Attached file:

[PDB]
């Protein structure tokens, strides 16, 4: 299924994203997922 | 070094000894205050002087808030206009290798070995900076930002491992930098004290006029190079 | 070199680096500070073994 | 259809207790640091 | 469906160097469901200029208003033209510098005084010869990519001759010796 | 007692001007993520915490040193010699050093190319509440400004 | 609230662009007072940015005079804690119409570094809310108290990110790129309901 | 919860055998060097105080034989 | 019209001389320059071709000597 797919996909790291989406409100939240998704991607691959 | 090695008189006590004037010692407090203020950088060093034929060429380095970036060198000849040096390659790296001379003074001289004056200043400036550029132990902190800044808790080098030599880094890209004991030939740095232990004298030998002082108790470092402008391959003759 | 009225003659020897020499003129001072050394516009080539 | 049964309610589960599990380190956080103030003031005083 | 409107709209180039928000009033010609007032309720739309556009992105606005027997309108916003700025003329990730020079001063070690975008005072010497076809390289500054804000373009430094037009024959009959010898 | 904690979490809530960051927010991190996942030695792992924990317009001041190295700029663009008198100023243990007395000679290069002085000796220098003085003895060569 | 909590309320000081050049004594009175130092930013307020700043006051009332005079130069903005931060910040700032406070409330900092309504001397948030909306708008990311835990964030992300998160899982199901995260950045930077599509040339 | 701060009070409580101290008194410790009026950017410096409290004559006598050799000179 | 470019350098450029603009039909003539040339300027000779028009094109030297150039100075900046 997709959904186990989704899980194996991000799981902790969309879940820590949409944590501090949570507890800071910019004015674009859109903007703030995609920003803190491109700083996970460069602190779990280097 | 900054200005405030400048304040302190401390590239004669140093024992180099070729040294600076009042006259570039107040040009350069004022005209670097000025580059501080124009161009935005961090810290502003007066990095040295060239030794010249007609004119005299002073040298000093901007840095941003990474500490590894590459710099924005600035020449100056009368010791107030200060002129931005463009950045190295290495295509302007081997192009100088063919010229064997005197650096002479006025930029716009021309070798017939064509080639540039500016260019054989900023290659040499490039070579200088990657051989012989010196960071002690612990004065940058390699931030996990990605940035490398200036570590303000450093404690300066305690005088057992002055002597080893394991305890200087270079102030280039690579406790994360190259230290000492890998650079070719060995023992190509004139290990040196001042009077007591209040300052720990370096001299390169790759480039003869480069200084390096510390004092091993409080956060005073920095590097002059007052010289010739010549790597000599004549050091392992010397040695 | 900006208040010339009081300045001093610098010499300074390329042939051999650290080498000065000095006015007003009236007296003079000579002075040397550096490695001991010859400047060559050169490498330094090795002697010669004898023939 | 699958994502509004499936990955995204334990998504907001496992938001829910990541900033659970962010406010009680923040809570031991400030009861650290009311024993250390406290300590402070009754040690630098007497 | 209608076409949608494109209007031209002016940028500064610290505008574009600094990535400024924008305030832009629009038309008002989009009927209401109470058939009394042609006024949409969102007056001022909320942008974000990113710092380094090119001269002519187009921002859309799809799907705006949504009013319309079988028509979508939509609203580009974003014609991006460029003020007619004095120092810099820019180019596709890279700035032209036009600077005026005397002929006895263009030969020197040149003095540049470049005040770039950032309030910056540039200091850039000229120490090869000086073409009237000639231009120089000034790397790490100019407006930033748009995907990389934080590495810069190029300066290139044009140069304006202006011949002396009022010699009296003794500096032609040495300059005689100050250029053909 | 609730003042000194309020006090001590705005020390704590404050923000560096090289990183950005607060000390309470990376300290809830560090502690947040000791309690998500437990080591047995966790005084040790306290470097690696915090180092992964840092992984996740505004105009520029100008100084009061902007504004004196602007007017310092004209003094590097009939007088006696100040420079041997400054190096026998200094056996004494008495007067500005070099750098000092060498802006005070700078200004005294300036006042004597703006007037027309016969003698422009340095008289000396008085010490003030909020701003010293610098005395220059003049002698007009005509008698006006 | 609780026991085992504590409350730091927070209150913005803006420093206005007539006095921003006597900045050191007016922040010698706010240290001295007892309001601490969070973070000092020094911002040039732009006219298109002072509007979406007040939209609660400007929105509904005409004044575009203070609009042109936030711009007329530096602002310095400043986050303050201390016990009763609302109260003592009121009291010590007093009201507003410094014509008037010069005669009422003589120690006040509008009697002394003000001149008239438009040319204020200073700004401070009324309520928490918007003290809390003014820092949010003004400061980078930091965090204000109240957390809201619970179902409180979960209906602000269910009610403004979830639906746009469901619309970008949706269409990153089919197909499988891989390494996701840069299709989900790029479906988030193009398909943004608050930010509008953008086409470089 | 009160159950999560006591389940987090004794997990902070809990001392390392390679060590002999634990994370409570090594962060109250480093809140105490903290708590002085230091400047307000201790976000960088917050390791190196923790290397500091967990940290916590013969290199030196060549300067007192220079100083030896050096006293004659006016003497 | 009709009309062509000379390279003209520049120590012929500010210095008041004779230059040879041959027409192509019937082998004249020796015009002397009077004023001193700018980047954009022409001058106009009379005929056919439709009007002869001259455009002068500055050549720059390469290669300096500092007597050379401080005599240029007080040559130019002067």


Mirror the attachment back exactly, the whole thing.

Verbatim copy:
[PDB]
């Protein structure tokens, strides 16, 4: 299924994203997922 | 070094000894205050002087808030206009290798070995900076930002491992930098004290006029190079 | 070199680096500070073994 | 259809207790640091 | 469906160097469901200029208003033209510098005084010869990519001759010796 | 007692001007993520915490040193010699050093190319509440400004 | 609230662009007072940015005079804690119409570094809310108290990110790129309901 | 919860055998060097105080034989 | 019209001389320059071709000597 797919996909790291989406409100939240998704991607691959 | 090695008189006590004037010692407090203020950088060093034929060429380095970036060198000849040096390659790296001379003074001289004056200043400036550029132990902190800044808790080098030599880094890209004991030939740095232990004298030998002082108790470092402008391959003759 | 009225003659020897020499003129001072050394516009080539 | 049964309610589960599990380190956080103030003031005083 | 409107709209180039928000009033010609007032309720739309556009992105606005027997309108916003700025003329990730020079001063070690975008005072010497076809390289500054804000373009430094037009024959009959010898 | 904690979490809530960051927010991190996942030695792992924990317009001041190295700029663009008198100023243990007395000679290069002085000796220098003085003895060569 | 909590309320000081050049004594009175130092930013307020700043006051009332005079130069903005931060910040700032406070409330900092309504001397948030909306708008990311835990964030992300998160899982199901995260950045930077599509040339 | 701060009070409580101290008194410790009026950017410096409290004559006598050799000179 | 470019350098450029603009039909003539040339300027000779028009094109030297150039100075900046 997709959904186990989704899980194996991000799981902790969309879940820590949409944590501090949570507890800071910019004015674009859109903007703030995609920003803190491109700083996970460069602190779990280097 | 900054200005405030400048304040302190401390590239004669140093024992180099070729040294600076009042006259570039107040040009350069004022005209670097000025580059501080124009161009935005961090810290502003007066990095040295060239030794010249007609004119005299002073040298000093901007840095941003990474500490590894590459710099924005600035020449100056009368010791107030200060002129931005463009950045190295290495295509302007081997192009100088063919010229064997005197650096002479006025930029716009021309070798017939064509080639540039500016260019054989900023290659040499490039070579200088990657051989012989010196960071002690612990004065940058390699931030996990990605940035490398200036570590303000450093404690300066305690005088057992002055002597080893394991305890200087270079102030280039690579406790994360190259230290000492890998650079070719060995023992190509004139290990040196001042009077007591209040300052720990370096001299390169790759480039003869480069200084390096510390004092091993409080956060005073920095590097002059007052010289010739010549790597000599004549050091392992010397040695 | 900006208040010339009081300045001093610098010499300074390329042939051999650290080498000065000095006015007003009236007296003079000579002075040397550096490695001991010859400047060559050169490498330094090795002697010669004898023939 | 699958994502509004499936990955995204334990998504907001496992938001829910990541900033659970962010406010009680923040809570031991400030009861650290009311024993250390406290300590402070009754040690630098007497 | 209608076409949608494109209007031209002016940028500064610290505008574009600094990535400024924008305030832009629009038309008002989009009927209401109470058939009394042609006024949409969102007056001022909320942008974000990113710092380094090119001269002519187009921002859309799809799907705006949504009013319309079988028509979508939509609203580009974003014609991006460029003020007619004095120092810099820019180019596709890279700035032209036009600077005026005397002929006895263009030969020197040149003095540049470049005040770039950032309030910056540039200091850039000229120490090869000086073409009237000639231009120089000034790397790490100019407006930033748009995907990389934080590495810069190029300066290139044009140069304006202006011949002396009022010699009296003794500096032609040495300059005689100050250029053909 | 609730003042000194309020006090001590705005020390704590404050923000560096090289990183950005607060000390309470990376300290809830560090502690947040000791309690998500437990080591047995966790005084040790306290470097690696915090180092992964840092992984996740505004105009520029100008100084009061902007504004004196602007007017310092004209003094590097009939007088006696100040420079041997400054190096026998200094056996004494008495007067500005070099750098000092060498802006005070700078200004005294300036006042004597703006007037027309016969003698422009340095008289000396008085010490003030909020701003010293610098005395220059003049002698007009005509008698006006 | 609780026991085992504590409350730091927070209150913005803006420093206005007539006095921003006597900045050191007016922040010698706010240290001295007892309001601490969070973070000092020094911002040039732009006219298109002072509007979406007040939209609660400007929105509904005409004044575009203070609009042109936030711009007329530096602002310095400043986050303050201390016990009763609302109260003592009121009291010590007093009201507003410094014509008037010069005669009422003589120690006040509008009697002394003000001149008239438009040319204020200073700004401070009324309520928490918007003290809390003014820092949010003004400061980078930091965090204000109240957390809201619970179902409180979960209906602000269910009610403004979830639906746009469901619309970008949706269409990153089919197909499988891989390494996701840069299709989900790029479906988030193009398909943004608050930010509008953008086409470089 | 009160159950999560006591389940987090004794997990902070809990001392390392390679060590002999634990994370409570090594962060109250480093809140105490903290708590002085230091400047307000201790976000960088917050390791190196923790290397500091967990940290916590013969290199030196060549300067007192220079100083030896050096006293004659006016003497 | 009709009309062509000379390279003209520049120590012929500010210095008041004779230059040879041959027409192509019937082998004249020796015009002397009077004023001193700018980047954009022409001058106009009379005929056919439709009007002869001259455009002068500055050549720059390469290669300096500092007597050379401080005599240029007080040559130019002067």